Following the recent eventful week in Canberra, the Liberal Party put an end to ongoing leadership speculation for the time being by selecting both a new Leader (and therefore Prime Minister) and Deputy Leader of the Liberal Party.
For Australian Retailers Association (ARA) members, some of whom were in Canberra with me as Director of Policy during the leadership change, the impacts are very real.
We as an association were close to finalising a number of pieces of legislation, from gift cards to modern slavery and consumer law. All the Ministers who were in the final stages of those areas were either moved or were replaced as Ministers. We have to cover ground with new Ministers on areas we thought we had resolved with their predecessors before they go forward into possible introductions during the October sitting period.
The Hon Scott Morrison MP has been selected by the Parliamentary Liberal Party as the 30th Prime Minister of Australia.
Mr Morrison has been an influential member of the Coalition Government and a key member of the economic team having served as Treasurer since September 2015. He previously held the Social Services and Immigration portfolios. He was first elected to Parliament in the safe Sydney seat of Cook in 2007. Prior to his Parliamentary career, he was known for his work in the tourism sector and had also been involved in the Liberal Party as State Director. He is considered socially conservative, however, has generally taken a pragmatic approach to policy issues.
The Prime Minister is joined in the leadership team by the former Minister for Energy, the Hon Josh Frydenberg MP, who was elected Deputy Leader of the Liberal Party. Mr Frydenberg will assume the role of Treasurer.
Mr Frydenberg has held the Ministries of Environment and Energy, Resources and Northern Australia and Assistant Treasurer. He was first elected to the safe Melbourne seat of Kooyong in 2010, a seat famously held by former Prime Minister, Sir Robert Menzies and former Liberal Opposition Leader, the Hon Andrew Peacock.
In a notable shift for the Government, the energy and environment portfolios have been split, with the Hon Angus Taylor MP taking on the role of Minister for Energy. Mr Taylor is faced with significant expectations on lowering energy prices, which is expected to be a key policy issue for the upcoming Federal election, and with the Government last week announcing a number of changes to energy policy and the National Energy Guarantee. Both households and industry will be looking to the Minister to deliver on the Government’s promise of lower energy prices.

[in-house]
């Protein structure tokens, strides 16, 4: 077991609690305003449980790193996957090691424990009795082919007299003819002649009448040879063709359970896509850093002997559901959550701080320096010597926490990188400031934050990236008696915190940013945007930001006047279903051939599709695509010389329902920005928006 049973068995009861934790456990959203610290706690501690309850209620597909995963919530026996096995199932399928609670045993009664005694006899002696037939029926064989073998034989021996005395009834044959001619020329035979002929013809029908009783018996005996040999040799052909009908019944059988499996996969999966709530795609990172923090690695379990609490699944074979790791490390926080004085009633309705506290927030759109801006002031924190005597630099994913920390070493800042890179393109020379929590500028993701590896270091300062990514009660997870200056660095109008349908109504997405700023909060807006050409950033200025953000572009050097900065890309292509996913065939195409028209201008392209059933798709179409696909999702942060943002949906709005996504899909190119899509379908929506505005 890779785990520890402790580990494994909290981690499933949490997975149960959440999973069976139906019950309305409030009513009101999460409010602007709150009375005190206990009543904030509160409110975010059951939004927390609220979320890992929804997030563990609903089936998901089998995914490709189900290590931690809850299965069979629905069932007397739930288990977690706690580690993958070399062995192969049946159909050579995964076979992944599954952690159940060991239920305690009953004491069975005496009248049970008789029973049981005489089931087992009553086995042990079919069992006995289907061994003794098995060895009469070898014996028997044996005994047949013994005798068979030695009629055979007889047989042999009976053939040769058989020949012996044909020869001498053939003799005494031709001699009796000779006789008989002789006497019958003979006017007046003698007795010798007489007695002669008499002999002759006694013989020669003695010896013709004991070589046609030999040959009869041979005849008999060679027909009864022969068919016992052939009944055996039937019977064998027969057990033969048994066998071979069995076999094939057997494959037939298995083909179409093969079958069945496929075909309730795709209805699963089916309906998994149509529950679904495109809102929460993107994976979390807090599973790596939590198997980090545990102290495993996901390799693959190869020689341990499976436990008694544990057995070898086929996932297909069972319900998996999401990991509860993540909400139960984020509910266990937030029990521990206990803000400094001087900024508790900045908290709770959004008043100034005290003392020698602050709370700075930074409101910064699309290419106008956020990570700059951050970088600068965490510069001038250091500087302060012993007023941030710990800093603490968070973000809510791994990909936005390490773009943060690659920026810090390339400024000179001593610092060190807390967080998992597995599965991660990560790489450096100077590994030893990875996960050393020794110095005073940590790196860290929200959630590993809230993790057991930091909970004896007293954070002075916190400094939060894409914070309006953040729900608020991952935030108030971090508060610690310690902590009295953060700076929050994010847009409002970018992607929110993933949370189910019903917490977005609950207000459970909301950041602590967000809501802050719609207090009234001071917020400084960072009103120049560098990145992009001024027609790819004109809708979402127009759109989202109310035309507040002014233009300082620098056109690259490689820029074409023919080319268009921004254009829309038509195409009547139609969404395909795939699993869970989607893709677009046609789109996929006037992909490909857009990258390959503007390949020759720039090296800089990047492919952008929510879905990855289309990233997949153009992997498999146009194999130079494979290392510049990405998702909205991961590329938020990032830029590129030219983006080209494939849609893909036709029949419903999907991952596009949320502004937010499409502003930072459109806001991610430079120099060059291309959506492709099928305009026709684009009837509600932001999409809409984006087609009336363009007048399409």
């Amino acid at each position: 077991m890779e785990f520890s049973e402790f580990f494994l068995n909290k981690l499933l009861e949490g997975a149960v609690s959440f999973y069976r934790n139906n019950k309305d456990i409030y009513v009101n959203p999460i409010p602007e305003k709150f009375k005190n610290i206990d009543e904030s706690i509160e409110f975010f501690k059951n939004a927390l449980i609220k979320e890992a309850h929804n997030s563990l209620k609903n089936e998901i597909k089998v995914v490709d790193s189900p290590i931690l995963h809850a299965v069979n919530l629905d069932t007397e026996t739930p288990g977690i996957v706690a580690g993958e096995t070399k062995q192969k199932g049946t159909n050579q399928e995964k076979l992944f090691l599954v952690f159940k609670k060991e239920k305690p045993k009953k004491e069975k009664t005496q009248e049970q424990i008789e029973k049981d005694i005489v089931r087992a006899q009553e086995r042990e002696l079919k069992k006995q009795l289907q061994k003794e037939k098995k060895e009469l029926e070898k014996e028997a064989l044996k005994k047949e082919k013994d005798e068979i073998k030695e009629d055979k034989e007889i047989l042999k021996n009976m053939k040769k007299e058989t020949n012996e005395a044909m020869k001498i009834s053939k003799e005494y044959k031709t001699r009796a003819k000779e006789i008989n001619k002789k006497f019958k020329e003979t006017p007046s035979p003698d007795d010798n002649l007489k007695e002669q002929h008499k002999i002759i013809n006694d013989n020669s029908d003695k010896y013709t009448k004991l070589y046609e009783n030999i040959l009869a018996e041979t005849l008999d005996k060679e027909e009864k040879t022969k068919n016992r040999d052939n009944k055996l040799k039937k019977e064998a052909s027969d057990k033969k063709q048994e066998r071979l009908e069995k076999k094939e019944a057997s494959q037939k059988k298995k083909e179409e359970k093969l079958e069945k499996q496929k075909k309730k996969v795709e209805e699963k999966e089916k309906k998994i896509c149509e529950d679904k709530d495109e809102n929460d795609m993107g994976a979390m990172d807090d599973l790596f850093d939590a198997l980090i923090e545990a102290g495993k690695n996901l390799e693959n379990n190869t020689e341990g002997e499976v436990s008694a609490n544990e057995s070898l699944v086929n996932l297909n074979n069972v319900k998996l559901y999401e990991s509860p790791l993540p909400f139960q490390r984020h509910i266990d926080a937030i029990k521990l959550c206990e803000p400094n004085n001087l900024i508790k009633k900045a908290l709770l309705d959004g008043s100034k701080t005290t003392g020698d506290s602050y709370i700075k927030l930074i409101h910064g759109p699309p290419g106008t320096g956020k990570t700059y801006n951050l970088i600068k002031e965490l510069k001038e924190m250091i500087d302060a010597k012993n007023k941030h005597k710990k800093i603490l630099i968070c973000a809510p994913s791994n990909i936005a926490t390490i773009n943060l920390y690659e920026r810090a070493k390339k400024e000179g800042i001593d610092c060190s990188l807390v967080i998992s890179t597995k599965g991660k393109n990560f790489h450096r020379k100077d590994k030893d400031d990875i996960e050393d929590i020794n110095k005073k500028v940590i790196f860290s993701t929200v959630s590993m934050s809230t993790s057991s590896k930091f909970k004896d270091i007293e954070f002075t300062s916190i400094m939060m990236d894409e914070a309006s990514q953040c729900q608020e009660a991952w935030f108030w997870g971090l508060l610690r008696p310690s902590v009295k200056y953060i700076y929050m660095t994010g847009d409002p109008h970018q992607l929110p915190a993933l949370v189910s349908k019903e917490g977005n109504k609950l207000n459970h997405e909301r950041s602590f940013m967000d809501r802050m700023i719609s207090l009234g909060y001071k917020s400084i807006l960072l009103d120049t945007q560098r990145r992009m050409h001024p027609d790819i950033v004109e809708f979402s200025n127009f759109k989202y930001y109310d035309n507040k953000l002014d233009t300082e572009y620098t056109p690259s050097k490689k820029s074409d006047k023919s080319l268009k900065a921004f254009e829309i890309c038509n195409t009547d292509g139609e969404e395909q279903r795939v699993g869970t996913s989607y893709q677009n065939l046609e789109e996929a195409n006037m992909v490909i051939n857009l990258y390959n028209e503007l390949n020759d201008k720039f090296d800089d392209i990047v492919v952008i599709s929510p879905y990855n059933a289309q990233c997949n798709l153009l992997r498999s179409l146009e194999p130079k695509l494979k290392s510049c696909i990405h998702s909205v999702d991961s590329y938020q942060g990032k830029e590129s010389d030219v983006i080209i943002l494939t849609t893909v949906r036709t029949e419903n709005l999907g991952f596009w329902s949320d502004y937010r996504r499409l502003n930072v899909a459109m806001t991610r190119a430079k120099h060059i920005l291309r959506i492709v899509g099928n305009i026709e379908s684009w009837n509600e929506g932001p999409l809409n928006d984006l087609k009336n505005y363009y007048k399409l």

Other re-allocations of responsibilities within the Ministry saw the Hon Kelly O’Dwyer MP appointed Minister for Jobs, Industrial Relations and Women, Senator the Hon Michaelia Cash appointed Minister for Small and Family Business, Skills and Vocational Education. Both of these are significant for retail as they bring both Industrial Relations and Small Business back into Cabinet, a strong focus for the ARA as retailers were very disappointed when they had been previously dropped from the core decision-making group within our Government.
While this is a refresh of the Government, the changes so late in a term are likely to lead to minimal action on major policy as the election approaches. In the last days of the last Labor Government we saw policy making and legislation stalled, as new Ministers simply did not have time to get on top of issues and make change before they themselves were changed.
What we can hope for is that the Mid Year Fiscal Outlook statement in November might hold some Budget carrots. Retailers have, and will continue to advocate for further business tax cuts, however as the Government has backtracked on this policy already, we may see other tax measures put in place. An intelligent political move would be to use the reduced company tax cut savings to bring personal tax cuts forward. This would see an increase in disposable income which is always welcomed by retailers.
In the existing climate, I do not think we will see significant policy outcomes. For this reason, retailers and the business community will need to work with all the main political groups to try and achieve sensible outcomes to grow the industry.
The Australian Retailers Association (ARA) works to ensure retail success by informing, protecting, advocating, educating and saving money for its 7,500 independent and national retail members throughout Australia. For more information, visit www.retail.org.au